The blockchain is coming to commodity markets, Blythe Masters told guests at the London Metal Exchange annual dinner during LME Week in London.
The technology underlying bitcoin promises greater confidentiality, fewer paper exchanges, better provenance and a boost in productivity, she said during her keynote speech at the event.
Masters who made managing director at JPMorgan Chase & Co. at 28, headed commodities and helped develop the credit-default swap and bring to life a market that peaked at $58 trillion, then became CEO of Digital Asset Holdings. She says her firm is designing software that will enable banks, investors, and other market players to use blockchain technology to change the way they trade bonds and other assets.
“Supply chains are notoriously complex and inefficient,” Masters said, adding that had implications for markets from mining through shipping to trading. There are “tens if not hundreds” of blockchain projects under way to address this.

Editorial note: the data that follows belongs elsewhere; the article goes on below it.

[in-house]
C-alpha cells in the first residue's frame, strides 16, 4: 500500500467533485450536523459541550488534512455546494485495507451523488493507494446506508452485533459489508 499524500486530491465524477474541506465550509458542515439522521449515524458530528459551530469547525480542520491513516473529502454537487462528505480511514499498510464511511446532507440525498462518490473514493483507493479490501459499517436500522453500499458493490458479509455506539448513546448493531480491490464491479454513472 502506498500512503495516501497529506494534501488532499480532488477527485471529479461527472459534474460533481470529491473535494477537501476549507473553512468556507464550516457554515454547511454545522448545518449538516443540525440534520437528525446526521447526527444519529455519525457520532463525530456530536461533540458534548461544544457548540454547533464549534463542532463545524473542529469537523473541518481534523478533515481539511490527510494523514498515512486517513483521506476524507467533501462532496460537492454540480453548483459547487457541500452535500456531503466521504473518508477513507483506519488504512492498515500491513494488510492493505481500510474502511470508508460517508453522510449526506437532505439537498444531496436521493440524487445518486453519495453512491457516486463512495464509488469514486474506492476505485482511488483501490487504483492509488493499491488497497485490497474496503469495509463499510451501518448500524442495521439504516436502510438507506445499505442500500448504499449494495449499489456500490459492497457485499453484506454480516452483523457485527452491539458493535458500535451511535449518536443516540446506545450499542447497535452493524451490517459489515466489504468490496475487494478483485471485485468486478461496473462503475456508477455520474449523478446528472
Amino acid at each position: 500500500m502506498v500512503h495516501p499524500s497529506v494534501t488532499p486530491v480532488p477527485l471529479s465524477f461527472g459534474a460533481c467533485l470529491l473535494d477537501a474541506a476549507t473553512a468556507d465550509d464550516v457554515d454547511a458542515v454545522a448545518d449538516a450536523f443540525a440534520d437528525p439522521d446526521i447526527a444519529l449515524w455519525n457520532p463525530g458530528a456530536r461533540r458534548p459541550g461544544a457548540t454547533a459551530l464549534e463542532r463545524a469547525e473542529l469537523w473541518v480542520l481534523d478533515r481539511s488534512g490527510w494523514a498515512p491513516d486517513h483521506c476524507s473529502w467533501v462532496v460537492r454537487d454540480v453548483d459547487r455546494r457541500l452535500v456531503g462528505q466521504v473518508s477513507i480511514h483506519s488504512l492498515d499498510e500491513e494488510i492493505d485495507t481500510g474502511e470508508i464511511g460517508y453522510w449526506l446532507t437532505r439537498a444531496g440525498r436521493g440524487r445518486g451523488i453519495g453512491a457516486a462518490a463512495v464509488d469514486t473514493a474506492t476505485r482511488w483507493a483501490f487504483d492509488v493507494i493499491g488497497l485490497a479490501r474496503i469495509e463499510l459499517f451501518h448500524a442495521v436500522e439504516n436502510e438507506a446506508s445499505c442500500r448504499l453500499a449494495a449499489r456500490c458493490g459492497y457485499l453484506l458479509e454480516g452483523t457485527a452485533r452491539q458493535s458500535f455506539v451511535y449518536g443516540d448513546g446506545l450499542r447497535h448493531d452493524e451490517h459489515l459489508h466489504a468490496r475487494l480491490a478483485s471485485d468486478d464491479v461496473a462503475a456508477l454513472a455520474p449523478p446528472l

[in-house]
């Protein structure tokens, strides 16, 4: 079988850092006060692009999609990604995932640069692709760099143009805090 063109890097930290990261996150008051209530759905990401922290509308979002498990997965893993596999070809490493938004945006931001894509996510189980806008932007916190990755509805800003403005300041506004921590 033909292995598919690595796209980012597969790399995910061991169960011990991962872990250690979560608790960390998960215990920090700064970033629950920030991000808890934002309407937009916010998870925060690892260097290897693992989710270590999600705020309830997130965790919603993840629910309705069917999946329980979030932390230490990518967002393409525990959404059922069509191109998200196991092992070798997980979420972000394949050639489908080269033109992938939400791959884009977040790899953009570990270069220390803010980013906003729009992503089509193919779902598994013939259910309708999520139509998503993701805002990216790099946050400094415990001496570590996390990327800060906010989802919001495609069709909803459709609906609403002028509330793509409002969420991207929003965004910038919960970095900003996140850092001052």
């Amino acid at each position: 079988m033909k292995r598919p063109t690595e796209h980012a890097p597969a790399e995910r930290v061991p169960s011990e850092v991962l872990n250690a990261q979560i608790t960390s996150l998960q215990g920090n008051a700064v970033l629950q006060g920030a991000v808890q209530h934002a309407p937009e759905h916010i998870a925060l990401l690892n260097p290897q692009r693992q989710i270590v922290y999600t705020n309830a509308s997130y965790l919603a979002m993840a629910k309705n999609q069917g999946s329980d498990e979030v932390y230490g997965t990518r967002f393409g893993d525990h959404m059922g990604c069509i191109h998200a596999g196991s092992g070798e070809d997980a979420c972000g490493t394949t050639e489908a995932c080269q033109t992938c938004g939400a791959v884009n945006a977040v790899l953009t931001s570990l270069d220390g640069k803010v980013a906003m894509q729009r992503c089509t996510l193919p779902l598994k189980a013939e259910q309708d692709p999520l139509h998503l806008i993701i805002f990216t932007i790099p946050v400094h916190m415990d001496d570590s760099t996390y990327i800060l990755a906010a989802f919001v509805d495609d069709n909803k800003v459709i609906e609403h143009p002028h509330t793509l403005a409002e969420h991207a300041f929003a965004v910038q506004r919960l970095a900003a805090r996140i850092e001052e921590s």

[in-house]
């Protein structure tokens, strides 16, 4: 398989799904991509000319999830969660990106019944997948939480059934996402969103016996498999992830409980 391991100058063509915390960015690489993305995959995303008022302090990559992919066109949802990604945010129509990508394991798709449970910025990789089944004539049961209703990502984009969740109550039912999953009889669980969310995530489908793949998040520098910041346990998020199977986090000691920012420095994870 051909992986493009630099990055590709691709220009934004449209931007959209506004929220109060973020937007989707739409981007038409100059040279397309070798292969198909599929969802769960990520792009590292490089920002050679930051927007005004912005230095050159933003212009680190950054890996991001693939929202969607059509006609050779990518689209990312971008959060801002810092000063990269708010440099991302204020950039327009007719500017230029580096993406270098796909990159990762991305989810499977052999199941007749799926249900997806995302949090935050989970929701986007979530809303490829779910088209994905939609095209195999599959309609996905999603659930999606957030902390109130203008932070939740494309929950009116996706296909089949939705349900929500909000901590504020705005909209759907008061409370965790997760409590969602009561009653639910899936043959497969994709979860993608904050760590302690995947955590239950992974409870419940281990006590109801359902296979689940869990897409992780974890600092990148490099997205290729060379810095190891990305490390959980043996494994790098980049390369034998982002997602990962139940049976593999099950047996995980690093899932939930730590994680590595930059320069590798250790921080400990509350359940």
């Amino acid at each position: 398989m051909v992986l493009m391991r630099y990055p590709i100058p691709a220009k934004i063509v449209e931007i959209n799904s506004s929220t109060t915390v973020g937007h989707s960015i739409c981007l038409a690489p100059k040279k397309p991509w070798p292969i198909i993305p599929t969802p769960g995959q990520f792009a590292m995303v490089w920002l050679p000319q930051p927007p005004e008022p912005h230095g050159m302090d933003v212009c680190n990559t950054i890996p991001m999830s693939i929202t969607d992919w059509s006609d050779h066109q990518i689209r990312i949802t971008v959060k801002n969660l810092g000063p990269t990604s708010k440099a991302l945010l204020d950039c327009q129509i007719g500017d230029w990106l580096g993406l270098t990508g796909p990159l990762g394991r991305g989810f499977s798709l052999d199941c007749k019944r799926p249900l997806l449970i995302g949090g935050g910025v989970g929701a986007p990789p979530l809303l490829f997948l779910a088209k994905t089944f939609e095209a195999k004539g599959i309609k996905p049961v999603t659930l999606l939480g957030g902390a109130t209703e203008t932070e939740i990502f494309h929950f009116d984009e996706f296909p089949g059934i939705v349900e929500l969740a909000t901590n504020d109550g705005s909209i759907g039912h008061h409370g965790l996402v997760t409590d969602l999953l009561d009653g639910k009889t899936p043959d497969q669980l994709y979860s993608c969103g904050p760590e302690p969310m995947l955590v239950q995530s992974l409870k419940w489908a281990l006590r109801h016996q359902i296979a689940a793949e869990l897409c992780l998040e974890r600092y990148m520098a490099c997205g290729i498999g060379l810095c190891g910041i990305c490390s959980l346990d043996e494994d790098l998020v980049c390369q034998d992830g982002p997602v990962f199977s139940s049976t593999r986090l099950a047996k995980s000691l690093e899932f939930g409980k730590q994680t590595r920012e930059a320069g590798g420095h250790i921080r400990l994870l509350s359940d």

Blockchain technology is finding a welcoming home in commodity markets, where it could be used to track material through supply chains in gold, diamonds and oil. Banks including Standard Chartered Plc, which was ensnared by a scandal involving forged commodity-storage receipts, have said they’re looking at the technology to address the risk of multiple-invoice fraud.
Masters addressed about 2,000 metals producers, buyers, brokers and investors at the LME dinner — a key event during LME Week in London. Some grandees of the industry have previously used the guest speech to rail against the encroachment of technology into the LME market, where prices are still set via an open-outcry trading ring.